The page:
Powered by NewsLook.com
Jet Sales Lift Boeing Profit 18 Pct.

Jet Sales Lift Boeing Profit 18 Pct.

Reuters - Business Video Online (Oct. 22, 2014) — Strong jet demand has pushed Boeing to raise its profit forecast for the third time, but analysts were disappointed by its small cash flow. Fred Katayama reports. Video provided by Reuters
Powered by NewsLook.com
Internet of Things Aims to Smarten Your Life

Internet of Things Aims to Smarten Your Life

AP (Oct. 22, 2014) — As more and more Bluetooth-enabled devices are reaching consumers, developers are busy connecting them together as part of the Internet of Things. (Oct. 22) Video provided by AP
Powered by NewsLook.com
What Is Magic Leap, And Why Is It Worth $500M?

What Is Magic Leap, And Why Is It Worth $500M?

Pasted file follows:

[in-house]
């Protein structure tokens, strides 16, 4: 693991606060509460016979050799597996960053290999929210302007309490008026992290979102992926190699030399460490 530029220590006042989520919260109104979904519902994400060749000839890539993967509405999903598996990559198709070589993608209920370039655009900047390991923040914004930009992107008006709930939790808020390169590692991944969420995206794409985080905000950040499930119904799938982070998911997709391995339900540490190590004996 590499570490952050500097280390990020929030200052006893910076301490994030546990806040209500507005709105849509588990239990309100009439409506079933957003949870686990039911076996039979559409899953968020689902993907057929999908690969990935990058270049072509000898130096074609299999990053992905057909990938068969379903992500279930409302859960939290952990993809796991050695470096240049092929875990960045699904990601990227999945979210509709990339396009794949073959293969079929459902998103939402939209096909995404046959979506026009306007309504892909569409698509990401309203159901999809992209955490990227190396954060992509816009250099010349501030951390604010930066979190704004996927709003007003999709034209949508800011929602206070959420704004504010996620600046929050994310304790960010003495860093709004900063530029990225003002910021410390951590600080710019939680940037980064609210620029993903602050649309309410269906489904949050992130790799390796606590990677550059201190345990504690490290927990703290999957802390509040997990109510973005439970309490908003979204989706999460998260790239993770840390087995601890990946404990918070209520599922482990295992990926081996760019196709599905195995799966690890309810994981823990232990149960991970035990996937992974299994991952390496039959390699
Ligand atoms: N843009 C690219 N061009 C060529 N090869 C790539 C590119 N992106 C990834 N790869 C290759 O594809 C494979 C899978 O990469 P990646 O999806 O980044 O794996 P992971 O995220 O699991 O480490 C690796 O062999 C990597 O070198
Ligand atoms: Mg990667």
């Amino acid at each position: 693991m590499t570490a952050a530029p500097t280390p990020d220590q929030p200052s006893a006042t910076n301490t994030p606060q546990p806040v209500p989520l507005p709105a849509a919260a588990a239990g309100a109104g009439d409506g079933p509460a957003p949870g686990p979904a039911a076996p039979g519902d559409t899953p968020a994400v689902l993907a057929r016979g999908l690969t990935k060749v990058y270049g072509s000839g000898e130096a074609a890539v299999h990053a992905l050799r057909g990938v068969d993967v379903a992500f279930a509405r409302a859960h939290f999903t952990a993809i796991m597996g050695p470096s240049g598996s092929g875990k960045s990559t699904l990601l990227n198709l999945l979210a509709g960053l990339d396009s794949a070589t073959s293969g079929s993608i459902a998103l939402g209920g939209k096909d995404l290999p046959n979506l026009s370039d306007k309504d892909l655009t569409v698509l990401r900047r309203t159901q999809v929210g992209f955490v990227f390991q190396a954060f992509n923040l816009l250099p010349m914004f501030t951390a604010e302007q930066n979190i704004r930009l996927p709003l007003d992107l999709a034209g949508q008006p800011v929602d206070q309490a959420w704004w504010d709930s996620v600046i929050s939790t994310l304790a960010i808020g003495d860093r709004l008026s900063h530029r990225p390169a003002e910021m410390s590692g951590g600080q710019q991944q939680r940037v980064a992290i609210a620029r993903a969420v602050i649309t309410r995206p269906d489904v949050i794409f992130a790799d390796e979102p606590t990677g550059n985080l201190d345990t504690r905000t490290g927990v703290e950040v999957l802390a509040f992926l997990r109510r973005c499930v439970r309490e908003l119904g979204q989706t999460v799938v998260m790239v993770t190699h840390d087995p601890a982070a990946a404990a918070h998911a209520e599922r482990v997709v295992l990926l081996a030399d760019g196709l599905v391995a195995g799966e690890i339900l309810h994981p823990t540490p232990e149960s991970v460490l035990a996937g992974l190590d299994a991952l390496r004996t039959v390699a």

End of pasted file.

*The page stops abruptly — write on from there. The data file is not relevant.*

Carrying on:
Newsy (Oct. 22, 2014) — Magic Leap isn't publicizing much more than a description of its product, but it’s been enough for Google and others to invest more than $500M. Video provided by Newsy
Powered by NewsLook.com

Search ScienceDaily

Number of stories in archives: 140,361

Find with keyword(s):
 
Enter a keyword or phrase to search ScienceDaily for related topics and research stories.

Save/Print:
Share:  

Breaking News:

Strange & Offbeat Stories

 

Space & Time

Matter & Energy

Computers & Math

In Other News

... from NewsDaily.com

Science News

Health News

Environment News

Technology News



Save/Print:
Share:  

Free Subscriptions


Get the latest science news with ScienceDaily's free email newsletters, updated daily and weekly. Or view hourly updated newsfeeds in your RSS reader:

Get Social & Mobile


Keep up to date with the latest news from ScienceDaily via social networks and mobile apps:

Have Feedback?


Tell us what you think of ScienceDaily -- we welcome both positive and negative comments. Have any problems using the site? Questions?
Mobile iPhone Android Web
Follow Facebook Twitter Google+
Subscribe RSS Feeds Email Newsletters
Latest Headlines Health & Medicine Mind & Brain Space & Time Matter & Energy Computers & Math Plants & Animals Earth & Climate Fossils & Ruins